Last updated on November 21st, 2019 at 11:15 am
The local host committee for the 2020 Democratic National Convention will hold a series of summits in the coming months in an effort to prepare Milwaukee for what organizers say could catalyze change across the region.
Liz Gilbert, president of the Milwaukee 2020 Host Committee, announced the plans Monday during her keynote speech at the Greater Milwaukee Committee’s monthly member meeting. Gilbert provided an update on organizing efforts for the upcoming convention and led a panel discussion with members of the committee’s majority-female leadership team.
Gilbert and her counterparts called upon GMC members to help ensure the DNC’s estimated $200 million in economic impact benefits the entire area, not just the immediate downtown, for years after July 2020.
“We want to put in place a model that will allow the growth to continue for years to come,” Gilbert said. “As we think about how to build this model, we know that we cannot do it alone. The best ideas are community-driven and they require the minds of many.”
Gilbert said planning is currently underway for three summits, which are intended to “gather insights and best practices from local and national experts to address community-identified focus areas.”
The first summit, set to take place next month, will be a discussion among local business leaders about hiring diverse-owned contractors.
“Our hope is that by stressing importance of diverse partners and intentionally engaging diverse communities, we will create more opportunities for businesses owned and operated by many different people to not just be subcontractors, but also be contract leads,” Gilbert said.
The host committee has partnered with Milwaukee- and Madison-based startup accelerator gener8tor to organize the second summit, taking place in February 2020. The two-day event will draw local, regional and national thought leaders to address strengths and challenges facing cities across the country– “everything from tech and venture capital to mass incarceration and segregation,” Gilbert said.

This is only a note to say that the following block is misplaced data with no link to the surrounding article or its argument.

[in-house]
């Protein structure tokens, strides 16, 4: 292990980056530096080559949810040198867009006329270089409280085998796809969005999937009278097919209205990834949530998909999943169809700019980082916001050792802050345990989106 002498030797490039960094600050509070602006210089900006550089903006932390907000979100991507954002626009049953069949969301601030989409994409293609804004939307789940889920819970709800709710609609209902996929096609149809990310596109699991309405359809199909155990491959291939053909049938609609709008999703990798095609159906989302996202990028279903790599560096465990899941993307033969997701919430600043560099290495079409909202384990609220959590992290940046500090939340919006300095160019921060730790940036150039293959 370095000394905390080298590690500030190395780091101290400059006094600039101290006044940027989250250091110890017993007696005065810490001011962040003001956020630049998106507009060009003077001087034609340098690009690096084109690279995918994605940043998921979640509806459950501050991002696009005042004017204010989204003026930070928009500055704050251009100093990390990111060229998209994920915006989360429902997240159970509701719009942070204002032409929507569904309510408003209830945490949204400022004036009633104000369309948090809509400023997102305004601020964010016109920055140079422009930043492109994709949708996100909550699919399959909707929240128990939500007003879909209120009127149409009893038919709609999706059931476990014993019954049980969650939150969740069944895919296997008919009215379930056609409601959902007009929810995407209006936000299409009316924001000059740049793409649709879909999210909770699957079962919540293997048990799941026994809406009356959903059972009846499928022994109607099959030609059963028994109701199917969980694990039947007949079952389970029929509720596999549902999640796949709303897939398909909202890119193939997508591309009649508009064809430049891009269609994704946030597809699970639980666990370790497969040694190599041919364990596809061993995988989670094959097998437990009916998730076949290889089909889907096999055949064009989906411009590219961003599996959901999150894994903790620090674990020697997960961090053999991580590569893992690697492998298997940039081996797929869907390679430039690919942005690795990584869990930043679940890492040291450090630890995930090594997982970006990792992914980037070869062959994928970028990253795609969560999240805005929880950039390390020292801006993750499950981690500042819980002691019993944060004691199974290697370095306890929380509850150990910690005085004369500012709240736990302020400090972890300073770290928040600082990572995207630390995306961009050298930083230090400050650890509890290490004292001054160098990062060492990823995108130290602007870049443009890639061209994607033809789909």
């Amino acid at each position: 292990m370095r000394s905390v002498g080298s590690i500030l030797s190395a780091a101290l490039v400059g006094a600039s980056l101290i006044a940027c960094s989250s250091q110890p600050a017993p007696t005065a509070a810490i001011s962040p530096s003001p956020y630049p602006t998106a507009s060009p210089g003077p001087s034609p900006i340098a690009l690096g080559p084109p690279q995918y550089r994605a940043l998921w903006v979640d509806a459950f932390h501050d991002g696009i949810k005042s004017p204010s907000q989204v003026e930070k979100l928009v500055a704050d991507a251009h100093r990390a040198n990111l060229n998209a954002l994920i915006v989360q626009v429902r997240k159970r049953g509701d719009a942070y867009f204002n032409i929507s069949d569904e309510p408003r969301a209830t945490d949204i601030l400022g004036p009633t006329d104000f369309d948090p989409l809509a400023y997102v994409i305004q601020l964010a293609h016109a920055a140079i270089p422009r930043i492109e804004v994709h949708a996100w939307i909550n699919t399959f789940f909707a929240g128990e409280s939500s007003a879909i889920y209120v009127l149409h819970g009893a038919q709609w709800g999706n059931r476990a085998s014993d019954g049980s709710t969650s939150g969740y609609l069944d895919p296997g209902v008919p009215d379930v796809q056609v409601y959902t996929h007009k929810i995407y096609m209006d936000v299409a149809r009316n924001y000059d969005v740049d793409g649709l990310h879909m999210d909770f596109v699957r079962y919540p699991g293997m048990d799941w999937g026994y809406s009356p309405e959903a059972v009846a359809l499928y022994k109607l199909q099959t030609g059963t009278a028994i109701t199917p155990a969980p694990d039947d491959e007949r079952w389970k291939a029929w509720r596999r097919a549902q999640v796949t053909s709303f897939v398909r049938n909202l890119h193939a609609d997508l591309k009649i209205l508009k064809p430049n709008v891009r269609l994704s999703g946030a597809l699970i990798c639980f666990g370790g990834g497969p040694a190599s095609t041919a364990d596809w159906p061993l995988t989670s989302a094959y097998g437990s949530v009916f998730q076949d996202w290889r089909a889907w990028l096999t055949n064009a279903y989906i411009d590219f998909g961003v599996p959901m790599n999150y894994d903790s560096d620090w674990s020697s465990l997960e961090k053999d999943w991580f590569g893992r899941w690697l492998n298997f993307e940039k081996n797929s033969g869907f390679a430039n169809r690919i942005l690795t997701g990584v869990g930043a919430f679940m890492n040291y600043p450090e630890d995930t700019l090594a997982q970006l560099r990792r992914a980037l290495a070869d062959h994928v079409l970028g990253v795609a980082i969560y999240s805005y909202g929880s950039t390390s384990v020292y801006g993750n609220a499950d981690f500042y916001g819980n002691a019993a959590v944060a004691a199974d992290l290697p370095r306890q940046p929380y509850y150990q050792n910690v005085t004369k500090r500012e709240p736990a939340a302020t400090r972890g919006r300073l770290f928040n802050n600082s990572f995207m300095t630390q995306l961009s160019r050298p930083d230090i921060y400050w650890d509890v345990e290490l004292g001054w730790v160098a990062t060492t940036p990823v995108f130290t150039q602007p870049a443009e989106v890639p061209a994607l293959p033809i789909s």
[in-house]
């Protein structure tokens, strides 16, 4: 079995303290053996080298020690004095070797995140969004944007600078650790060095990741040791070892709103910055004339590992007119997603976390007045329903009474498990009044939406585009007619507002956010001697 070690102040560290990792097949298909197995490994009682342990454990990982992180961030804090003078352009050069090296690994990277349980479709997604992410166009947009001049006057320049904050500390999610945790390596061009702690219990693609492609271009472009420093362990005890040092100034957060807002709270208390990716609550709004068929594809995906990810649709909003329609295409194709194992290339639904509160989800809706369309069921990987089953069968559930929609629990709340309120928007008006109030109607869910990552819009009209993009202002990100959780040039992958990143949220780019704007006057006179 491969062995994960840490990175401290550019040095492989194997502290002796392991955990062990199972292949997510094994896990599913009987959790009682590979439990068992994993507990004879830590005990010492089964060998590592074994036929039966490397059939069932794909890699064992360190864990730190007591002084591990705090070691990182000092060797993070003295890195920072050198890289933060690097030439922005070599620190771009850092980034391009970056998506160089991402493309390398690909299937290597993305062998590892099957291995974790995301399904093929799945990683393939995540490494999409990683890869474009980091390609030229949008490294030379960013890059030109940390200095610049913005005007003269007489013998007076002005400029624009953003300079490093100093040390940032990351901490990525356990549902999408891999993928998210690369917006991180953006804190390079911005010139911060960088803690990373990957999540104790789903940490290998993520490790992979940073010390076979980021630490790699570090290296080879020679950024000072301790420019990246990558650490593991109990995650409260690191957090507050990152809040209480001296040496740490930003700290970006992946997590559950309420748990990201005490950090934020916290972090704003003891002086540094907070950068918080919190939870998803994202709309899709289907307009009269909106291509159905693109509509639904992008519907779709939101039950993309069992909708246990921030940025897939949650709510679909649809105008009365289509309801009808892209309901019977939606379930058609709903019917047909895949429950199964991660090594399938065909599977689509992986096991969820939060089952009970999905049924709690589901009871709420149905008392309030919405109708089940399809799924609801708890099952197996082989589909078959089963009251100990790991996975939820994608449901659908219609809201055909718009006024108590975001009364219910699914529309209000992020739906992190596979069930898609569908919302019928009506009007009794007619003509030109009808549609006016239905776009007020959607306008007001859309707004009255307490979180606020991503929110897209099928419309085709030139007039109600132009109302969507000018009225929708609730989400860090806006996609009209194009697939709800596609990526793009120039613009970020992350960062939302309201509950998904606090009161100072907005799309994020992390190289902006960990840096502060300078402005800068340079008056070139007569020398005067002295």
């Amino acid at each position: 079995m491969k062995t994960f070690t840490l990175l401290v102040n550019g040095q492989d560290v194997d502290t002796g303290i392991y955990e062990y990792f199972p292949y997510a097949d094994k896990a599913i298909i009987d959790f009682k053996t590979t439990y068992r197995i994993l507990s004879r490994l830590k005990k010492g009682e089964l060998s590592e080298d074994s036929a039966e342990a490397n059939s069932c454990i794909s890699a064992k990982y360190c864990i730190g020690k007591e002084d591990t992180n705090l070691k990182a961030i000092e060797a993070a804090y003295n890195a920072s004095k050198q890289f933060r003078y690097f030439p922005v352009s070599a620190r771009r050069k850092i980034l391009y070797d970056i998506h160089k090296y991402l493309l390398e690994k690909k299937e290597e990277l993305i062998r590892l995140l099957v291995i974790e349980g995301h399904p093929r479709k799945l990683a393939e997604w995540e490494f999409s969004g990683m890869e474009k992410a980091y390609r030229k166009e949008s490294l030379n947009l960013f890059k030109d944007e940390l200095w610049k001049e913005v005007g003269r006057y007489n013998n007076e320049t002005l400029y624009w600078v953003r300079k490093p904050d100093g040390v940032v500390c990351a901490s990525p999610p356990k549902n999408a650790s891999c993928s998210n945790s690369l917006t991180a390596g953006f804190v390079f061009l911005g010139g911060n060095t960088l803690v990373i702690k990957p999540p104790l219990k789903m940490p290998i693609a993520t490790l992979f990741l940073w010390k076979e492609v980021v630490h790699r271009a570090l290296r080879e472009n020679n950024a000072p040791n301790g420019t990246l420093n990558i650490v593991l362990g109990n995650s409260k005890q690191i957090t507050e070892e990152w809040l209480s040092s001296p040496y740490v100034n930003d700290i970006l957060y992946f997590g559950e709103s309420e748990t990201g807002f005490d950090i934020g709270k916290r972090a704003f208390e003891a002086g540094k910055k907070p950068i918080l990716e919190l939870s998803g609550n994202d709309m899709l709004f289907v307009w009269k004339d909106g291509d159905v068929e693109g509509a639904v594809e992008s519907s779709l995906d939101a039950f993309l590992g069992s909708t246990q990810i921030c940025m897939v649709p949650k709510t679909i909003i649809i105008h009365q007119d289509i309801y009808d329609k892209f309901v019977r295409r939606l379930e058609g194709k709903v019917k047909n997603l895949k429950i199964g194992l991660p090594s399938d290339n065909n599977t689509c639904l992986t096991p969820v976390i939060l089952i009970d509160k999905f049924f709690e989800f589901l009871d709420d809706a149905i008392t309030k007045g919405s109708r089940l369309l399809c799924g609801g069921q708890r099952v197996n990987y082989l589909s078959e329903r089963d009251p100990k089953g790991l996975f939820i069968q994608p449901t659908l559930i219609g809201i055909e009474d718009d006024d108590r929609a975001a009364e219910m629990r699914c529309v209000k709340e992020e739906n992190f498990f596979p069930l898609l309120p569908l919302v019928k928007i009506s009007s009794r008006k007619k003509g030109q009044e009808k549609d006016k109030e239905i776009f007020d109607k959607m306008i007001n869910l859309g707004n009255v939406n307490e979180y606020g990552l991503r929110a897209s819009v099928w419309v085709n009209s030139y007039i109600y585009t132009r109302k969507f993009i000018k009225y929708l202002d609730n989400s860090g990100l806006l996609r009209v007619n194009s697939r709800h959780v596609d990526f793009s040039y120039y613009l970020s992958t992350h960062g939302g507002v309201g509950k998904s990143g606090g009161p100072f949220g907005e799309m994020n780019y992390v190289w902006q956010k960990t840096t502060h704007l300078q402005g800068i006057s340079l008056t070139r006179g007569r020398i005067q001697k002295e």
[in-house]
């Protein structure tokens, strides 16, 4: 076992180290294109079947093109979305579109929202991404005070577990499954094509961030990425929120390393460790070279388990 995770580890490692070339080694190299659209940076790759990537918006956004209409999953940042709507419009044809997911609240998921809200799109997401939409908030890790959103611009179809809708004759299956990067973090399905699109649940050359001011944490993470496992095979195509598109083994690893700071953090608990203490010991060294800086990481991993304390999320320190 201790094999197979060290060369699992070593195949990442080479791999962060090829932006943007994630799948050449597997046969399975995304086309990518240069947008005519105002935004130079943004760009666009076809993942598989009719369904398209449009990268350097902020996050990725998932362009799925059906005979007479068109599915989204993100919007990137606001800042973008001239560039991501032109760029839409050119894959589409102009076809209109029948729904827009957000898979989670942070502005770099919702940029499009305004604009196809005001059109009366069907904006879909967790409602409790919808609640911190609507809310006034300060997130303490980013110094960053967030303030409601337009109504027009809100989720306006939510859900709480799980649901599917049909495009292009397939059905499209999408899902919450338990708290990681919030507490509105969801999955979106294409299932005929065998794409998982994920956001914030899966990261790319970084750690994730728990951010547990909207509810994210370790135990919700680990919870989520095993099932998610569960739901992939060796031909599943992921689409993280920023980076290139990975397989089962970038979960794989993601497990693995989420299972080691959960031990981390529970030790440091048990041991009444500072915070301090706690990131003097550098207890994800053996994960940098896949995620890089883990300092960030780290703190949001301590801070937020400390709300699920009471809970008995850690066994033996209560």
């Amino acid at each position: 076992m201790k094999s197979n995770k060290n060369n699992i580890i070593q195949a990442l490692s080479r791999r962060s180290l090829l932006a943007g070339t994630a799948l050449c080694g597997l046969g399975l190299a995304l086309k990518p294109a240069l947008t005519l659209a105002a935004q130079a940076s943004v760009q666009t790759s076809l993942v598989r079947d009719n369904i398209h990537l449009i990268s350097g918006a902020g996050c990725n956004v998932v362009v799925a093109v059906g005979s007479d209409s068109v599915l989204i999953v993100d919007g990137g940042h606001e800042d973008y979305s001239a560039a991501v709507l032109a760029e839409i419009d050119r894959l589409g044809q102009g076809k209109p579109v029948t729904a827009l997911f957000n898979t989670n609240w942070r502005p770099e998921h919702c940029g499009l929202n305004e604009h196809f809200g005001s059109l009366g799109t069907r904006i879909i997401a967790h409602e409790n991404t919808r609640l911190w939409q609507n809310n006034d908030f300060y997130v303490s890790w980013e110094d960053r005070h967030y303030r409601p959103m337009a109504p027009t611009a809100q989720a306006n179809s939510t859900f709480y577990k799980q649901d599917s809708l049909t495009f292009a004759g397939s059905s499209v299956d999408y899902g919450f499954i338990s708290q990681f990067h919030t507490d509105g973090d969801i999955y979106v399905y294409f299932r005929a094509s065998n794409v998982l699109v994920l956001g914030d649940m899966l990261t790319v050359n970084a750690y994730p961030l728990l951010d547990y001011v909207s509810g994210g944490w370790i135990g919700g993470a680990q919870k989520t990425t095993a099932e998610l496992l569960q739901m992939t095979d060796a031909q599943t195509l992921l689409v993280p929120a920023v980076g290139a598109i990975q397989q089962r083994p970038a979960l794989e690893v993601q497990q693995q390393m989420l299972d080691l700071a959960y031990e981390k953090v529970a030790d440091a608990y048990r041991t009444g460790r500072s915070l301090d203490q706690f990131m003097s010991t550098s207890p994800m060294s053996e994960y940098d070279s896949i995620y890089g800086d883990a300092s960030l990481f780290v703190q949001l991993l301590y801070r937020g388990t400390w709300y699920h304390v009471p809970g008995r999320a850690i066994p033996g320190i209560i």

The third and final summit, scheduled for spring 2020, will focus on building a “culture of volunteerism” in Milwaukee, she said. The host committee is currently working to recruit 15,000 volunteers, but this event will instruct local civic leaders on engaging that volunteer base beyond the days of the convention.
Additional information about the summits will be announced next week.
Neisha Blandin, vice president of engagement and opportunity, encouraged GMC members to get involved with DNC volunteer opportunities, whether it’s individually or by recruiting employees.
“We need folks, organizations, corporations, groups to commit anywhere from 25 individuals to upwards of 500,” Blandin said. “And maybe there’s a really ambitious organization in this room that might want to commit 1,000 (volunteers).”
With volunteer recruitment as a top priority, the host committee also plans to launch a first-of-its-kind initiative aimed at involving those that may not otherwise have resources or access to volunteer and engagement opportunities.
The “Building Our Future Program” includes monthly training sessions for a select group of convention volunteers. The committee will offset the cost of participants’ unfulfilled wages, transportation, housing and training, which are all expenses that often prevent low-income populations and youth from volunteering or civic engagements.
“Every citizen should have an equal opportunity to engage in this convention, regardless of socio-economic status,” Gilbert said.
Twenty percent of the DNC’s $70 million budget will be devoted toward diversity and inclusion initiatives such as the Building our Future Program and staffing up the host committee’s Department of Inclusion, which is the first of its kind for any DNC host committee, said Maricruz Sanchez, director of vendor growth.
The host committee is still working to raise that $70 million total.